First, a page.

News 17.06.2024

Nutri-Score: How to use a label to improve health and diet

  • Traffic light labels
picture alliance / Franz-Peter Tschauner

On the supermarket shelves, how can you choose the best foods for your health? In a time of disinformation and fraudulent information on labels, Nutri-Score was created to help consumers make simpler, healthier choices about what goes on their plate.

Nutri-Score uses an algorithm developed by the scientists of Santé Publique France (the French public health body) to summarise the cryptic table of nutritional values on the back of foods and gives a colour and a product score directly on the front of the packaging. 

A product’s colour and score – which the scientists also call the “nutritional score” – are determined based on the table of nutritional values for 100 g or 100 ml of a food or drink, and on the list of ingredients. The Nutri-Score calculation algorithm scores a product “highly” for nutritional elements considered favourable – protein, fibre, fruits, vegetables and pulses – and “poorly” for nutritional elements that should be limited – calories, sugars, salt, saturated fats and sweeteners. 

Nutri-Score's Path Across Europe

Nutri-Score was devised in France by a team from the French National Institute for Health and Medical Research (INSERM), with the help and expertise of the French National Food Safety Agency (ANSES) and the French Public Health Council (HCSP), as a public health tool to combat chronic illness. It was officially adopted in France in 2017. Meanwhile it also has been adopted by seven more countries, Germany, Luxembourg, Belgium, Switzerland, Netherlands, Portugal and Spain, Nutri-Score is led at a European level by a transnational governance structure and an independent scientific committee.  

How to use Nutri-Score effectively

With Nutri-Score, you can sort the wheat from the chaff! Nutri-Score’s purpose is to compare foods within the same product category effectively. It’s not about comparing biscuits with soup, but the little label will be your greatest ally when you want to add a muesli with less sugar to your basket or an oil with a higher healthy fat content than its neighbour on the same shelf. Nutri-Score is intended to guide consumers towards foods with better nutritional quality when looking at comparable foods. It also allows us to see if our shopping basket is more or less balanced based on all the scores for the products in it.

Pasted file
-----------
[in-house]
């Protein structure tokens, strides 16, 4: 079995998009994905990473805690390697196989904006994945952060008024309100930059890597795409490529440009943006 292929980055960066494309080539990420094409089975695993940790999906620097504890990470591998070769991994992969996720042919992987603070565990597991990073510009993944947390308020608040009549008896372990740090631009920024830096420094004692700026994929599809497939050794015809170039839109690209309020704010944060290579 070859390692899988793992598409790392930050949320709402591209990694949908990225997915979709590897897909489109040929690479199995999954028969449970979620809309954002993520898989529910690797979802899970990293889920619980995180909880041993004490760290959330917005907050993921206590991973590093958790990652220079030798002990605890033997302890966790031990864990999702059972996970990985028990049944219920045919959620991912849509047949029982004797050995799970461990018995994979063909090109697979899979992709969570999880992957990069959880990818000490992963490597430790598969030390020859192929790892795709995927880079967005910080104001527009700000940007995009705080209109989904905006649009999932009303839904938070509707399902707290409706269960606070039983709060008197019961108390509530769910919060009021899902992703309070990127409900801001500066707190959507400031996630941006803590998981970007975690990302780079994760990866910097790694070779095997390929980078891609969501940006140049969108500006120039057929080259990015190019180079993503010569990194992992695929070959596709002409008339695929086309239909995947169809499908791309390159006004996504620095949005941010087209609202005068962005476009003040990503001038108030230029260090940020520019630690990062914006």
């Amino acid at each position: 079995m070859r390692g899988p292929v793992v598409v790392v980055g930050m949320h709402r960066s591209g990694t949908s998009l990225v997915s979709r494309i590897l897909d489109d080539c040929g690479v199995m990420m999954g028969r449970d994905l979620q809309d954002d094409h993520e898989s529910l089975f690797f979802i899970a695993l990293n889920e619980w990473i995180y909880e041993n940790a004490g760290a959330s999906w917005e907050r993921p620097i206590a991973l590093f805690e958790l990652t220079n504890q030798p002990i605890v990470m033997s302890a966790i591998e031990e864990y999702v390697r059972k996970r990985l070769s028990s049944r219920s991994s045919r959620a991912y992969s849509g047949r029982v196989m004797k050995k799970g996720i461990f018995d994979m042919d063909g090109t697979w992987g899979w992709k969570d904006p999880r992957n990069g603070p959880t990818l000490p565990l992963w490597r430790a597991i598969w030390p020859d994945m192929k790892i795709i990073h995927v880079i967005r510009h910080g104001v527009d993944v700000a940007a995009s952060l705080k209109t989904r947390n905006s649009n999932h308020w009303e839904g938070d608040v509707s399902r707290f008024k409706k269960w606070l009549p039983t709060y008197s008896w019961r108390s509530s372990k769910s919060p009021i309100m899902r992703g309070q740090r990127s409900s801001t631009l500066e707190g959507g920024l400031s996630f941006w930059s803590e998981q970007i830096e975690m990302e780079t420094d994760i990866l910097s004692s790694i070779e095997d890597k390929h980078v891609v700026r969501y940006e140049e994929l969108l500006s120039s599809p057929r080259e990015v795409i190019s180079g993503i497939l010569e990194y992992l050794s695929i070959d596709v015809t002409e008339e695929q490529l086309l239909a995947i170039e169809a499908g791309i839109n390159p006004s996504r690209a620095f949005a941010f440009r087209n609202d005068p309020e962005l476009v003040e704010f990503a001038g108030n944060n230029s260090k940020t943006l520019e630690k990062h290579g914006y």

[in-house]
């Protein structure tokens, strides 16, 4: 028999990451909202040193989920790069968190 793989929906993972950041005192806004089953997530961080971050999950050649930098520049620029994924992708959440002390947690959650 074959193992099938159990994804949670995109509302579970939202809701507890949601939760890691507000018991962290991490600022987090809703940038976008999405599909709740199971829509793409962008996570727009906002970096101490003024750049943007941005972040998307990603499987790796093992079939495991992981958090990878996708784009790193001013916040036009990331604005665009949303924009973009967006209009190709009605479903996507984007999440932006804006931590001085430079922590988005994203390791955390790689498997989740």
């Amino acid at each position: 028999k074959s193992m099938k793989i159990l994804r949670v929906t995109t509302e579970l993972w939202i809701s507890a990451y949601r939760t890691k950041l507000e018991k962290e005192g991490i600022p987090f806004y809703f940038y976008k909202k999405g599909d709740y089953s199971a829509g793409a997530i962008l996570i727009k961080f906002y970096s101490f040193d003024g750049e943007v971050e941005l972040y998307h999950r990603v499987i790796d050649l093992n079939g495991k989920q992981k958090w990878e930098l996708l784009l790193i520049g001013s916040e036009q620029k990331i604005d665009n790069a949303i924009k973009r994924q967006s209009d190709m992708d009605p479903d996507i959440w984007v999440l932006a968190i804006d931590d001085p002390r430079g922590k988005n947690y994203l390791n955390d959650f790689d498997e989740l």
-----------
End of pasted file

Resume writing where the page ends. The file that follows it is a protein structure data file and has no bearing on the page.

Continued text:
The purpose of Nutri-Score is to provide information about a product’s nutritional quality. It’s aligned with health-based nutritional recommendations: a score of “A” indicates that a product has a healthy balance while a score of “E” indicates that a product contains large amounts of fat, saturated fats and/or sodium, which should be consumed in very moderate quantities. However, this doesn’t mean that only products with a score of “A” should be consumed or that products with a score of “E” should be ruled out. 

Nutri-Score helps consumers to understand a product’s nutritional breakdown at a glance: the nutritional values of a product have nothing to do with other factors linked to food production such as the presence of additives or pesticide residues, or how much processing the product has undergone. The algorithm underpinning Nutri-Score does not calculate these aspects: this doesn’t mean they have no impact on our food and our health, just that they are not part of this nutritional approach. 

Nutri-Score: a nutrition label in constant development to give you better information 

Since its creation, Nutri-Score has been fine-tuned by a cohort of independent French and European scientists, looking to make constant improvements with an eye to developments in scientific knowledge on health and food, nutritional recommendations and what’s on supermarket shelves. Far from being set in stone, the calculation rules for the nutrition label are intended to be refined regularly in order to be more effective. 

In 2022, the Nutri-Score calculation algorithm was revised by these scientists to make further improvements. The new version of Nutri-Score gives a better score to foods and drinks with good nutrient levels and is harsher with products that offer a less healthy balance. This is why we have seen scores improve for oily fish, the oils with the lowest saturated fat content (olive, rapeseed, walnut, sunflower, etc.), nuts and seeds with no added salt or sugar, and high-fibre whole foods such as wholemeal bread. Conversely, the nutrition label’s algorithm is stricter with salty foods, protein from red meat and sugary products in general such as certain breakfast cereals, milk-based drinks (especially flavoured ones) and plant milks. In short, updating the Nutri-Score algorithm makes it possible to classify food and drinks more effectively. 

Nutri-Score enhanced: Black border for ultra-processed foods

The research team behind Nutri-Score is currently working on a new version of the label to include information on the ultra-processed nature of products, with several studies suggesting a link between the consumption of these foods and an elevated risk of chronic illnesses like diabetes, obesity and hypertension. The Nutri-Score for ultra-processed foods would be shown within a black border. A study carried out by these scientists  already shows the usefulness of this black banner for providing more comprehensive information to consumers. 

BMJ Nutrition, Prevention & Health, 2023

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